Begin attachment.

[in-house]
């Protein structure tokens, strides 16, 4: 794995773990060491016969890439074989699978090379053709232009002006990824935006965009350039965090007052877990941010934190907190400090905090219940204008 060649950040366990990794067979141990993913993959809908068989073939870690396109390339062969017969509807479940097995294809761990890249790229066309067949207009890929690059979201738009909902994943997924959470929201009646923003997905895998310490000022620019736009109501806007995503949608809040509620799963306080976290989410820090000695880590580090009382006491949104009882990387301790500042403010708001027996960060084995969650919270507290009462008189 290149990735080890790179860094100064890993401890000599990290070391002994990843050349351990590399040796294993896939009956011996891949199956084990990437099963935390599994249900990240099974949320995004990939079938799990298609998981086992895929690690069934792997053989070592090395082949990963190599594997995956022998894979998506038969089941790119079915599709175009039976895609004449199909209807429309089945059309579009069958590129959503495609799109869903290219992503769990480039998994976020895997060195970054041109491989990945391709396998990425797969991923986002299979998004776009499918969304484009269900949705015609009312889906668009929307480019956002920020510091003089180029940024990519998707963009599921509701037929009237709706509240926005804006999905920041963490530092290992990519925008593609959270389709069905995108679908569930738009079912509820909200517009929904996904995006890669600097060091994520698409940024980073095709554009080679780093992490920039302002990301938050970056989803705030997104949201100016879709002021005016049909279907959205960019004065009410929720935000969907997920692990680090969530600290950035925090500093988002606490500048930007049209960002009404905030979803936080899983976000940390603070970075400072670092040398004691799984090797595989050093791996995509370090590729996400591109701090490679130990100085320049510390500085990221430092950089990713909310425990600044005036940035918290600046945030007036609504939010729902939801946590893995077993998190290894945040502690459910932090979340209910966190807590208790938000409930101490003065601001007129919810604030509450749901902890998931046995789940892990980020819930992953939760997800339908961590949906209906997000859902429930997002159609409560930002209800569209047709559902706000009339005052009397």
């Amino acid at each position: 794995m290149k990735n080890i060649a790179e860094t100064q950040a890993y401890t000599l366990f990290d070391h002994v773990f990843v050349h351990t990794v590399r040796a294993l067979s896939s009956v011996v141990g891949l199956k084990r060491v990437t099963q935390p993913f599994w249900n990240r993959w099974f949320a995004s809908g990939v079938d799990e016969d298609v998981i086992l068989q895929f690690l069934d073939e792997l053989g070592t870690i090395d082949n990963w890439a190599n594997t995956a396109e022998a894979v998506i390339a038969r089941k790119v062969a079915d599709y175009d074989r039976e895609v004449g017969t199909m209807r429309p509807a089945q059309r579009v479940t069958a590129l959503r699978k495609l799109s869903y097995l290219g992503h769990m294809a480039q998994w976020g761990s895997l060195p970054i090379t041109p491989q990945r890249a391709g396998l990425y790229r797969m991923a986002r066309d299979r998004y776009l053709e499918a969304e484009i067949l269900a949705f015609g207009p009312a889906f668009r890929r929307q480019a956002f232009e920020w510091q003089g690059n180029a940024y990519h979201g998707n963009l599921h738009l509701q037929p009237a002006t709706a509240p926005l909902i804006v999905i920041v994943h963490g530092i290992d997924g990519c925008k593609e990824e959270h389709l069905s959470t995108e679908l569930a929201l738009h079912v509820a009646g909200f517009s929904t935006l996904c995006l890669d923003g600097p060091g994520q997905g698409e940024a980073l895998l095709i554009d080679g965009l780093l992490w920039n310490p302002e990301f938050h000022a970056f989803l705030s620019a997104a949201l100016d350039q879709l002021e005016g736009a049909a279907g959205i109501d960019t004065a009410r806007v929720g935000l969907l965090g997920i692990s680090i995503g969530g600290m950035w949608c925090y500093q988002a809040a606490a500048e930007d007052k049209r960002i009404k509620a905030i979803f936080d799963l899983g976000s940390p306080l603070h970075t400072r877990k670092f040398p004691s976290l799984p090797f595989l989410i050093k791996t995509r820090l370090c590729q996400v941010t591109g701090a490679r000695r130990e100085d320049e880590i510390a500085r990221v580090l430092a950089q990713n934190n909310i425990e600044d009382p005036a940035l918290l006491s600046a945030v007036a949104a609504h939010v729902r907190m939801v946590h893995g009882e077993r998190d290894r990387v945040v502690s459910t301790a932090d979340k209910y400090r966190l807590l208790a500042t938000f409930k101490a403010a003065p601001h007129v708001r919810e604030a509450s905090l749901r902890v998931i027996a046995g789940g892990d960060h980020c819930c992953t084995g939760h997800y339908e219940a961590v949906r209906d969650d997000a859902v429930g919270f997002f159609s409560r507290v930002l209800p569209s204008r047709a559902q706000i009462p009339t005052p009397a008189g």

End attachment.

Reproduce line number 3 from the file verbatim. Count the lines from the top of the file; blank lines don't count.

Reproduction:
């Amino acid at each position: 794995m290149k990735n080890i060649a790179e860094t100064q950040a890993y401890t000599l366990f990290d070391h002994v773990f990843v050349h351990t990794v590399r040796a294993l067979s896939s009956v011996v141990g891949l199956k084990r060491v990437t099963q935390p993913f599994w249900n990240r993959w099974f949320a995004s809908g990939v079938d799990e016969d298609v998981i086992l068989q895929f690690l069934d073939e792997l053989g070592t870690i090395d082949n990963w890439a190599n594997t995956a396109e022998a894979v998506i390339a038969r089941k790119v062969a079915d599709y175009d074989r039976e895609v004449g017969t199909m209807r429309p509807a089945q059309r579009v479940t069958a590129l959503r699978k495609l799109s869903y097995l290219g992503h769990m294809a480039q998994w976020g761990s895997l060195p970054i090379t041109p491989q990945r890249a391709g396998l990425y790229r797969m991923a986002r066309d299979r998004y776009l053709e499918a969304e484009i067949l269900a949705f015609g207009p009312a889906f668009r890929r929307q480019a956002f232009e920020w510091q003089g690059n180029a940024y990519h979201g998707n963009l599921h738009l509701q037929p009237a002006t709706a509240p926005l909902i804006v999905i920041v994943h963490g530092i290992d997924g990519c925008k593609e990824e959270h389709l069905s959470t995108e679908l569930a929201l738009h079912v509820a009646g909200f517009s929904t935006l996904c995006l890669d923003g600097p060091g994520q997905g698409e940024a980073l895998l095709i554009d080679g965009l780093l992490w920039n310490p302002e990301f938050h000022a970056f989803l705030s620019a997104a949201l100016d350039q879709l002021e005016g736009a049909a279907g959205i109501d960019t004065a009410r806007v929720g935000l969907l965090g997920i692990s680090i995503g969530g600290m950035w949608c925090y500093q988002a809040a606490a500048e930007d007052k049209r960002i009404k509620a905030i979803f936080d799963l899983g976000s940390p306080l603070h970075t400072r877990k670092f040398p004691s976290l799984p090797f595989l989410i050093k791996t995509r820090l370090c590729q996400v941010t591109g701090a490679r000695r130990e100085d320049e880590i510390a500085r990221v580090l430092a950089q990713n934190n909310i425990e600044d009382p005036a940035l918290l006491s600046a945030v007036a949104a609504h939010v729902r907190m939801v946590h893995g009882e077993r998190d290894r990387v945040v502690s459910t301790a932090d979340k209910y400090r966190l807590l208790a500042t938000f409930k101490a403010a003065p601001h007129v708001r919810e604030a509450s905090l749901r902890v998931i027996a046995g789940g892990d960060h980020c819930c992953t084995g939760h997800y339908e219940a961590v949906r209906d969650d997000a859902v429930g919270f997002f159609s409560r507290v930002l209800p569209s204008r047709a559902q706000i009462p009339t005052p009397a008189g």